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World Religions in Practice - a Comparative Introduction


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Table of Contents

List of Boxes and Tables x List of Figures xii Note on Scriptural References xiv Acknowledgements xv Introduction 1 Part 1 Beyond Time and Space 25 1 IMAGE 27 The Second Commandment (Judaism) 28 Shirk (Islam) 32 Incarnate Son (Christianity) 37 Murti (Hinduism) 42 The Three Bodies (Buddhism) 46 Summary 50 2 BOOK 56 Shruti and Smriti (Hinduism) 57 The Three Baskets (Buddhism) 61 New Testament (Christianity) 65 Tanach (Judaism) 70 Qur?an (Islam) 74 Summary 79 Part II Within Time and Space 85 3 ETHICS 87 Dharma (Hinduism 88 Pancasila (Buddhism) 92 The Ten Words (Judaism) 96 A New Commandment (Christianity) 100 The Greater Jihad (Islam) 104 Summary 109 4 BIRTH 114 Baptism (Christianity) 115 B?rit Milah (Judaism) 119 Aqiqah (Islam) 124 Birth Samskaras (Hinduism) 127 The Buddhist Exception (Buddhism) 131 Summary 134 5 DEATH 140 The Wheel of Rebirth (Buddhism) 141 The Last Sacrifice (Hinduism) 145 Resurrection of the Body (Judaism) 149 Salat al-Jenazah (Islam) 154 First Fruits (Christianity) 159 Summary 164 6 MARRIAGE 172 Nikah (Islam) 173 Under the Huppah (Judaism) 177 Householder and Forest-Dweller (Hinduism) 182 Bride of Christ (Christianity) 187 The Renunciation (Buddhism) 193 Summary 196 7 FOOD 204 Ahimsa and Samadhi (Buddhism) 205 Blessed Leftovers (Hinduism) 209 Bread and Wine (Christianity) 214 Kosher (Judaism) 218 Halal (Islam) 222 Summary 226 8 CLOTHING 233 The Veil of Modesty (Islam) 234 Kippah, Tefillin, and Tallit (Judaism) 238 The Thread and the Mark (Hinduism) 244 Vestments and Habits (Christianity) 248 The Three Robes (Buddhism) 253 Summary 256 Part III time and Space 261 9 DAY 263 Uposatha (Buddhism) 264 Tithi (Hinduism) 266 Sabbath (Judaism) 270 The Lord?s Day (Christianity) 275 Salat (Islam) 279 Summary 282 10 YEAR 288 Four Seasons (Christianity) 289 Full Moons and Monsoons (Buddhism) 295 Day of Brahma (Hinduism) 299 Harvests, History, and High Holy Days (Judaism) 305 Lunar Year (Islam) 311 Summary 316 11 BUILDING 321 Mosque (Islam) 322 Synagogue (Judaism) 327 Church (Christianity) 330 Mandir (Hinduism) 334 Temple Complex (Buddhism) 338 Summary 342 12 JOURNEY 349 The Sacred Ford (Hinduism) 350 Traces of Tathagata (Buddhism) 355 The Quest of the Magi (Christianity) 360 Aliyah (Judaism) 365 Hajj (Islam) 369 Summary 374 Conclusion 380 Glossary 385 Select Bibliography 402 Index 410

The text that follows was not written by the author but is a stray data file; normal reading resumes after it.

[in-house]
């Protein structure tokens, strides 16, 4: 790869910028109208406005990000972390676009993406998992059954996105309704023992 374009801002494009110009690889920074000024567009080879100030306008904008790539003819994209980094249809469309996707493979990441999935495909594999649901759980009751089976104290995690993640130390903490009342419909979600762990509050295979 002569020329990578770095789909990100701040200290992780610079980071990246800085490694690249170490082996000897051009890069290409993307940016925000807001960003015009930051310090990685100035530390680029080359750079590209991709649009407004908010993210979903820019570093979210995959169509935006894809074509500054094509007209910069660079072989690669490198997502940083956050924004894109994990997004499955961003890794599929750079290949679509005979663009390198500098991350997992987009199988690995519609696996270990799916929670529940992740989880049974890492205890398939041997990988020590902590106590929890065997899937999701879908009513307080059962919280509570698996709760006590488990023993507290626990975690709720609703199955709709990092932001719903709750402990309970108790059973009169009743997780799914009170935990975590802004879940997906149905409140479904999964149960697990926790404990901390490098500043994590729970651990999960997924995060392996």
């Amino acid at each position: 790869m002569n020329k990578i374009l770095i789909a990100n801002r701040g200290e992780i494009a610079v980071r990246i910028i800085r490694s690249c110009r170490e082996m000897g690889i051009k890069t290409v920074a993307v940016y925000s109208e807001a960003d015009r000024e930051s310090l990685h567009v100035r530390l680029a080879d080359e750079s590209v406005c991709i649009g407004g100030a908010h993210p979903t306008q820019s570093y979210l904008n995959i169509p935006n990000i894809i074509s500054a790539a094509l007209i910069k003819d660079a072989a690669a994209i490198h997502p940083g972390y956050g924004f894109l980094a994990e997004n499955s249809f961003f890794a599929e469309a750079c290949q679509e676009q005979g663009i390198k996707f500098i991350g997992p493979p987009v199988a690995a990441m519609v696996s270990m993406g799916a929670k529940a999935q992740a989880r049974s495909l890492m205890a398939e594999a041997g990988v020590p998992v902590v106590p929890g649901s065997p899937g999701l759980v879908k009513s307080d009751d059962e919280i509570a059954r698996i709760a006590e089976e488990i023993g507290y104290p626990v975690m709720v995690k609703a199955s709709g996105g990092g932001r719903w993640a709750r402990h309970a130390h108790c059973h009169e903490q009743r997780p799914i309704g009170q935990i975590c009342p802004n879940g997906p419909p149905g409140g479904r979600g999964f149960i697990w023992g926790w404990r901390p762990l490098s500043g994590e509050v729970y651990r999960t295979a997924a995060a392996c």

About the Author

Paul Gwynne lectures in comparative religion in the General Education Program of the University of New South Wales. He completed his doctoral studies in Rome and has taught theology and religious studies in Indonesia and at the Melbourne College of Divinity.


"An exciting and intriguing approach, taking central categories in religion and indicating how they show up in different religions pragmatically ... the table of contents inspired me to dive right in and read." Dr Darren J. N. Middleton, Texas Christian University "This is an impressive accomplishment that presents a moving and engaging encounter with the religious traditions of the world." Kim Paffenroth, Iona College, USA "A very efficient, dynamic and useful tool in an approach to the five major religions of the world." Alexandria Egler, St Francis College, USA ?In an age when religion is increasingly in the news, but often for all the wrong reasons, the need for a balanced, sympathetic and objective educational tool has never been greater. Paul Gwynne has provided an accessible introduction to religion. His approach is refreshingly obvious: it is through the understanding of what people are doing that we discover what they are thinking. Practices reveal belief; religions are as religions do.? Douglas Pratt, University of Waikato, New Zealand "A thoughtful and accessible approach to the religions from a phenomenological point of view. The book promotes the desirable end of understanding and sympathy between religious practitioners, and is an attractive choice as an introductory textbook." George Sumner, University of Toronto ?A carefully crafted and comparative approach to major religions, often serving to separate human populations, as templates of how humankind in so many varied places has had such similar needs, desires and hope. Gwynne's book represents a very creative turn in this field.? Dr Majorie M Snipes, University of West Georgia ?This book treats the great traditions with a vividness and immediacy which have seldom if ever been equalled. Instead of placing the main emphasis on doctrines, beliefs and their claims to truth, Paul Gwynne selects those aspects of life where religions become practical and guides us an appreciation of each which is aesthetically pleasing as well as providing useful information. Surely one of the best ways to come to know a faith tradition different from one?s own is to live among its adherents. Reading this book is the next best thing. It should prove invaluable for educators and students as well as interested laypeople in a variety of professions.? John D?Arcy May, Irish School of Ecumenics, Trinity College Dublin

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